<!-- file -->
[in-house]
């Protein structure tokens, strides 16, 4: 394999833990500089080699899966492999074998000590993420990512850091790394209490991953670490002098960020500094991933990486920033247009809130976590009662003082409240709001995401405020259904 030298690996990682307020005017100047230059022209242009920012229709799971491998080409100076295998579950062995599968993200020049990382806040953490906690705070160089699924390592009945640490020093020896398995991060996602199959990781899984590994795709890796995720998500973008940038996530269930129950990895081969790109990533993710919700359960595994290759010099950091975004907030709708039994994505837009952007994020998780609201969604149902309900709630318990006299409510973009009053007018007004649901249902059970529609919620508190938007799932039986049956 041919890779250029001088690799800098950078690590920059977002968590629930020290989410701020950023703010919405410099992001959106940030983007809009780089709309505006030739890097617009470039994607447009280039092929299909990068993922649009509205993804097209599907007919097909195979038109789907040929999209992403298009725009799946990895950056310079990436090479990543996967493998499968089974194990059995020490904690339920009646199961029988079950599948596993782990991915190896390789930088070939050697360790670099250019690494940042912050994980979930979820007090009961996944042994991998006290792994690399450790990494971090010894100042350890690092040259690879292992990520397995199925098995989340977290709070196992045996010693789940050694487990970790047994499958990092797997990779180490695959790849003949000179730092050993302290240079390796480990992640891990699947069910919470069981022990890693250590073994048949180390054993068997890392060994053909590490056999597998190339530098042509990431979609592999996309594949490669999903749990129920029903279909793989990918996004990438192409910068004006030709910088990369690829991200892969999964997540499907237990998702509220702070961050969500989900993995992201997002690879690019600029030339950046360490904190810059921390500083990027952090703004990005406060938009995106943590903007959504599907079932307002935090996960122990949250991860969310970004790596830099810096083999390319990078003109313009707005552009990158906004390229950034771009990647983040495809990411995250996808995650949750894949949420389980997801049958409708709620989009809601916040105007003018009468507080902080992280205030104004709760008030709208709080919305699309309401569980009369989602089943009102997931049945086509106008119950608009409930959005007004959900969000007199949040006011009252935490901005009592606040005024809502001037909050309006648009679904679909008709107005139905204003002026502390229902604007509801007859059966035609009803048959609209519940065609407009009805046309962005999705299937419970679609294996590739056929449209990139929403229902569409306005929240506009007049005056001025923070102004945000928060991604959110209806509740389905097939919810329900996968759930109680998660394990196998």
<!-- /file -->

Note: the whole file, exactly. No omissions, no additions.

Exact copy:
[in-house]
């Protein structure tokens, strides 16, 4: 394999833990500089080699899966492999074998000590993420990512850091790394209490991953670490002098960020500094991933990486920033247009809130976590009662003082409240709001995401405020259904 030298690996990682307020005017100047230059022209242009920012229709799971491998080409100076295998579950062995599968993200020049990382806040953490906690705070160089699924390592009945640490020093020896398995991060996602199959990781899984590994795709890796995720998500973008940038996530269930129950990895081969790109990533993710919700359960595994290759010099950091975004907030709708039994994505837009952007994020998780609201969604149902309900709630318990006299409510973009009053007018007004649901249902059970529609919620508190938007799932039986049956 041919890779250029001088690799800098950078690590920059977002968590629930020290989410701020950023703010919405410099992001959106940030983007809009780089709309505006030739890097617009470039994607447009280039092929299909990068993922649009509205993804097209599907007919097909195979038109789907040929999209992403298009725009799946990895950056310079990436090479990543996967493998499968089974194990059995020490904690339920009646199961029988079950599948596993782990991915190896390789930088070939050697360790670099250019690494940042912050994980979930979820007090009961996944042994991998006290792994690399450790990494971090010894100042350890690092040259690879292992990520397995199925098995989340977290709070196992045996010693789940050694487990970790047994499958990092797997990779180490695959790849003949000179730092050993302290240079390796480990992640891990699947069910919470069981022990890693250590073994048949180390054993068997890392060994053909590490056999597998190339530098042509990431979609592999996309594949490669999903749990129920029903279909793989990918996004990438192409910068004006030709910088990369690829991200892969999964997540499907237990998702509220702070961050969500989900993995992201997002690879690019600029030339950046360490904190810059921390500083990027952090703004990005406060938009995106943590903007959504599907079932307002935090996960122990949250991860969310970004790596830099810096083999390319990078003109313009707005552009990158906004390229950034771009990647983040495809990411995250996808995650949750894949949420389980997801049958409708709620989009809601916040105007003018009468507080902080992280205030104004709760008030709208709080919305699309309401569980009369989602089943009102997931049945086509106008119950608009409930959005007004959900969000007199949040006011009252935490901005009592606040005024809502001037909050309006648009679904679909008709107005139905204003002026502390229902604007509801007859059966035609009803048959609209519940065609407009009805046309962005999705299937419970679609294996590739056929449209990139929403229902569409306005929240506009007049005056001025923070102004945000928060991604959110209806509740389905097939919810329900996968759930109680998660394990196998």